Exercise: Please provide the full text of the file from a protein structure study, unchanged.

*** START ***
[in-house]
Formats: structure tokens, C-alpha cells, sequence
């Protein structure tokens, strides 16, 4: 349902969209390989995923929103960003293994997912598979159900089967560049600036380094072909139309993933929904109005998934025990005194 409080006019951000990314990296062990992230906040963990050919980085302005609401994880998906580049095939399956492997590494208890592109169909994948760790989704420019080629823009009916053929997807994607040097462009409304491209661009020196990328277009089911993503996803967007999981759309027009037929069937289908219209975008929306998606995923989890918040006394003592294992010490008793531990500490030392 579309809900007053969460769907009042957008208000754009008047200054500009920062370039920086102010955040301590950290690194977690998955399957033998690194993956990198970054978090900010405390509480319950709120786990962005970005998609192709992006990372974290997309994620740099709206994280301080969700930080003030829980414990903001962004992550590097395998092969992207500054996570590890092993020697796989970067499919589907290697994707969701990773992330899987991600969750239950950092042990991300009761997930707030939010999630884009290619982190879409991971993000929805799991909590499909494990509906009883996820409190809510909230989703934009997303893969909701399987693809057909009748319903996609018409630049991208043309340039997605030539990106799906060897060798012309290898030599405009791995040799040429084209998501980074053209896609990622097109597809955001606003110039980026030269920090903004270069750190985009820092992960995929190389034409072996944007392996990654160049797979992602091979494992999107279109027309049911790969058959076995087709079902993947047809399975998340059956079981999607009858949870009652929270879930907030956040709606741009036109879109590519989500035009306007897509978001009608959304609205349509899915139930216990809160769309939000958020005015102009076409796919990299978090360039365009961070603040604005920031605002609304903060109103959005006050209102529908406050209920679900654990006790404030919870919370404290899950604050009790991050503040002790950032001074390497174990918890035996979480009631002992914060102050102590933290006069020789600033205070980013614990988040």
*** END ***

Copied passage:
[in-house]
Formats: structure tokens, C-alpha cells, sequence
């Protein structure tokens, strides 16, 4: 349902969209390989995923929103960003293994997912598979159900089967560049600036380094072909139309993933929904109005998934025990005194 409080006019951000990314990296062990992230906040963990050919980085302005609401994880998906580049095939399956492997590494208890592109169909994948760790989704420019080629823009009916053929997807994607040097462009409304491209661009020196990328277009089911993503996803967007999981759309027009037929069937289908219209975008929306998606995923989890918040006394003592294992010490008793531990500490030392 579309809900007053969460769907009042957008208000754009008047200054500009920062370039920086102010955040301590950290690194977690998955399957033998690194993956990198970054978090900010405390509480319950709120786990962005970005998609192709992006990372974290997309994620740099709206994280301080969700930080003030829980414990903001962004992550590097395998092969992207500054996570590890092993020697796989970067499919589907290697994707969701990773992330899987991600969750239950950092042990991300009761997930707030939010999630884009290619982190879409991971993000929805799991909590499909494990509906009883996820409190809510909230989703934009997303893969909701399987693809057909009748319903996609018409630049991208043309340039997605030539990106799906060897060798012309290898030599405009791995040799040429084209998501980074053209896609990622097109597809955001606003110039980026030269920090903004270069750190985009820092992960995929190389034409072996944007392996990654160049797979992602091979494992999107279109027309049911790969058959076995087709079902993947047809399975998340059956079981999607009858949870009652929270879930907030956040709606741009036109879109590519989500035009306007897509978001009608959304609205349509899915139930216990809160769309939000958020005015102009076409796919990299978090360039365009961070603040604005920031605002609304903060109103959005006050209102529908406050209920679900654990006790404030919870919370404290899950604050009790991050503040002790950032001074390497174990918890035996979480009631002992914060102050102590933290006069020789600033205070980013614990988040």